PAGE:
London Property Prices Falling Says Rightmove
Rightmove has claimed that asking prices in London have fallen this month as concerns over the affordability of homes in the capital deepen and more properties are put up for sale.
The property website declared that the market has come "off the boil", citing tougher mortgage rules and the prospect of rising interest rates alongside a 23% jump in the number of homes on the market.
London has been a particular concern among policymakers for the past year - with buyers forced to enter bidding wars for houses in a market lacking supply - conditions which have tipped purchasers into borrowing even more.
It was concern about loan-to-income ratios which prompted the Chancellor to agree new powers for the Bank of England to cap mortgages last week to help avoid the prospect of another market bust.
But Rightmove's report followed other recent studies which found evidence of cooling conditions.
It said that asking prices across England and Wales were at a "virtual standstill", rising by just 0.1% or £272 on the previous month to reach £272,275 on average.
While London recorded a 0.5% monthly decrease in asking prices, Rightmove said they were still up by 14.5% compared with June 2013 to now stand at an average £589,776.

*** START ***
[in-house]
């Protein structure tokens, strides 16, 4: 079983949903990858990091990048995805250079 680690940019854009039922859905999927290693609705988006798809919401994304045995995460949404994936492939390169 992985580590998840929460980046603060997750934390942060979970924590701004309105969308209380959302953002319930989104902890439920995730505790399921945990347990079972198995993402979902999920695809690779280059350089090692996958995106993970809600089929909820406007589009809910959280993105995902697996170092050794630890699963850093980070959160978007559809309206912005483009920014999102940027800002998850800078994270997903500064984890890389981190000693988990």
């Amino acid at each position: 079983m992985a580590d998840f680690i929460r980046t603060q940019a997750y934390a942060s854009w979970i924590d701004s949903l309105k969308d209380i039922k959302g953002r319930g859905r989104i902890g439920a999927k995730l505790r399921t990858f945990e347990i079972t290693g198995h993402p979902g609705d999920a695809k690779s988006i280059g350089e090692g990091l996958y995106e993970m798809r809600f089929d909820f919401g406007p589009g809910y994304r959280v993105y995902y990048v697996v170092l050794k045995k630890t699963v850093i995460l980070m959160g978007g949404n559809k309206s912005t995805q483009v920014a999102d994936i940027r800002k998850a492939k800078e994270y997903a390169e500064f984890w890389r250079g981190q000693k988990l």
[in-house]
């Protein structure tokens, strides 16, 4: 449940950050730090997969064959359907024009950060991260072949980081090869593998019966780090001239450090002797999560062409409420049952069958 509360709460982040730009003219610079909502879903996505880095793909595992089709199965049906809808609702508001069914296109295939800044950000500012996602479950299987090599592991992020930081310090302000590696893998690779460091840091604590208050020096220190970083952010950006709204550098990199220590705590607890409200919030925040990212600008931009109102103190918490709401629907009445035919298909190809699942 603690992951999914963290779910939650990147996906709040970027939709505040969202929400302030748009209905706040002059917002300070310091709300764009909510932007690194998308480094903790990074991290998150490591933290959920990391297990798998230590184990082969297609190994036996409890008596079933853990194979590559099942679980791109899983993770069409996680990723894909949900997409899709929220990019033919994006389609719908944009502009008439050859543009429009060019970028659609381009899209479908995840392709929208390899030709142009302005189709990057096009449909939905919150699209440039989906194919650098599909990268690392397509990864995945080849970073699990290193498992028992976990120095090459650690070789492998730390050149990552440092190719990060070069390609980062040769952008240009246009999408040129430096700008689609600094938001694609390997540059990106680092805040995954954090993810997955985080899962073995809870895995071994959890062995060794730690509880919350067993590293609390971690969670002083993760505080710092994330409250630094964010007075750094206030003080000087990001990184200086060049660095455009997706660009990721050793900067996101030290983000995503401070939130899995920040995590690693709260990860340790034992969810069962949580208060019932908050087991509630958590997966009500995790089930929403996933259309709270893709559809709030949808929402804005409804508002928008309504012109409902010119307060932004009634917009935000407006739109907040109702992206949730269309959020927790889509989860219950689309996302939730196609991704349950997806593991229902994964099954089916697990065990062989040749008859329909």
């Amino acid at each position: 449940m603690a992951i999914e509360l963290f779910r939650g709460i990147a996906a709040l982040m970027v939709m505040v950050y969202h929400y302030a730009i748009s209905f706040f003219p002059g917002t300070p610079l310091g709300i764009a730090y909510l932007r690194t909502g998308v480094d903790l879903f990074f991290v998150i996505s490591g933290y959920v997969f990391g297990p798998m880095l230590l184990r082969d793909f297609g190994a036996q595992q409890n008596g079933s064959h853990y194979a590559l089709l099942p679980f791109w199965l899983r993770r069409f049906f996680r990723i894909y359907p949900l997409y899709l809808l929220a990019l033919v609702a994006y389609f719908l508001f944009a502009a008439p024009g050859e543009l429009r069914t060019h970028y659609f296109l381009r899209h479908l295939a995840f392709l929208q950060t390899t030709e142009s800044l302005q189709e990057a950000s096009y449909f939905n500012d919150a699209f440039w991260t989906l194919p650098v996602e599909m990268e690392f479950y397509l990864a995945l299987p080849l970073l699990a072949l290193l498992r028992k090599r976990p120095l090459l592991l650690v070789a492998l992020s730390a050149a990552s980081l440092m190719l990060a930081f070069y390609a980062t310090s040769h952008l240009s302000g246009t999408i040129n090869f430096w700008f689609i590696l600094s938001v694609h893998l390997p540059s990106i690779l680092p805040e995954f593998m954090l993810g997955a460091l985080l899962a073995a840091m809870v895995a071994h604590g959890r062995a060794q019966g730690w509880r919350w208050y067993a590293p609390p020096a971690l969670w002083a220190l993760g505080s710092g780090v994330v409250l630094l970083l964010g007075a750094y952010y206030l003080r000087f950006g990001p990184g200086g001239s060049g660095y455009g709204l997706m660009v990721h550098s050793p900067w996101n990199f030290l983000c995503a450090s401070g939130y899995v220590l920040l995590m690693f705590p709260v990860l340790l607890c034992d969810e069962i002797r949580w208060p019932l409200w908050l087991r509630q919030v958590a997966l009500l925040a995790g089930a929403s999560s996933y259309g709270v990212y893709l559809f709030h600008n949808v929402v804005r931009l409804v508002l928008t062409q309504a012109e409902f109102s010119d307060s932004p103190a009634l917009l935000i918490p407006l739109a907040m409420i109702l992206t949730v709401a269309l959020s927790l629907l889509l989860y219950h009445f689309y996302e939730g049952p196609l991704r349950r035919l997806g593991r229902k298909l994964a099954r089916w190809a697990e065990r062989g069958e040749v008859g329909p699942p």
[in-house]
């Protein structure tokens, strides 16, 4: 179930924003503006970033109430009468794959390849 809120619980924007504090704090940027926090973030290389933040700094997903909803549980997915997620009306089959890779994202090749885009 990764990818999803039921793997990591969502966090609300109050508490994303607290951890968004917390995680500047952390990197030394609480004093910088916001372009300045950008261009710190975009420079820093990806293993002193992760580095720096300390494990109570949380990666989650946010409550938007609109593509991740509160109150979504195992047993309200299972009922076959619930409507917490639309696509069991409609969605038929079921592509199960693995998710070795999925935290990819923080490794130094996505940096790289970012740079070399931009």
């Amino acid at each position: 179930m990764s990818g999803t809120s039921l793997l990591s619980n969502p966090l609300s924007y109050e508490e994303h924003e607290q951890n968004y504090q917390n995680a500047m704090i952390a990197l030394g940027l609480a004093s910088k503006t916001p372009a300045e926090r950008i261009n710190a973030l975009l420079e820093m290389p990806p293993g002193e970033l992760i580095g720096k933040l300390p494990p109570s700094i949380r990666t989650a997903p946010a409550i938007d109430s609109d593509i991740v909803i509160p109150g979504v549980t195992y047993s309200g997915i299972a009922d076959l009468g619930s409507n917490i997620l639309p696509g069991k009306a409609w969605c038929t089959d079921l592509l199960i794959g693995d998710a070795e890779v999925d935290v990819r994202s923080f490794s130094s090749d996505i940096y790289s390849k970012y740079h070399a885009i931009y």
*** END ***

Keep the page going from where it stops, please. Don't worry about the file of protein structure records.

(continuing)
The North West saw the sharpest month-on-month fall in asking prices, with a 1.8% slide.
Miles Shipside, director of Rightmove, said of the London market: "Some sellers will be looking to cash in and possibly get a lot more house for their money further out, but they may have missed the peak in the rush to realise their gains as parts of London appear to have hit the upper limit price buffer."
Mr Shipside said that while there has generally been a jump in property supply across the country, estate agents' stock levels are still "well below" those seen last year.
Rightmove said that, in addition to more houses on the market, stricter mortgage lending rules which came into force in April had already hit demand.
The rules mean that lenders have to question mortgage applicants in more detail about their spending habits, to make sure their home loan would be affordable, both now and when interest rates start to rise.
The governor of the Bank of England, Mark Carney, warned last week that the base rate - set by the bank's Monetary Policy Committee - could rise earlier than the market expects.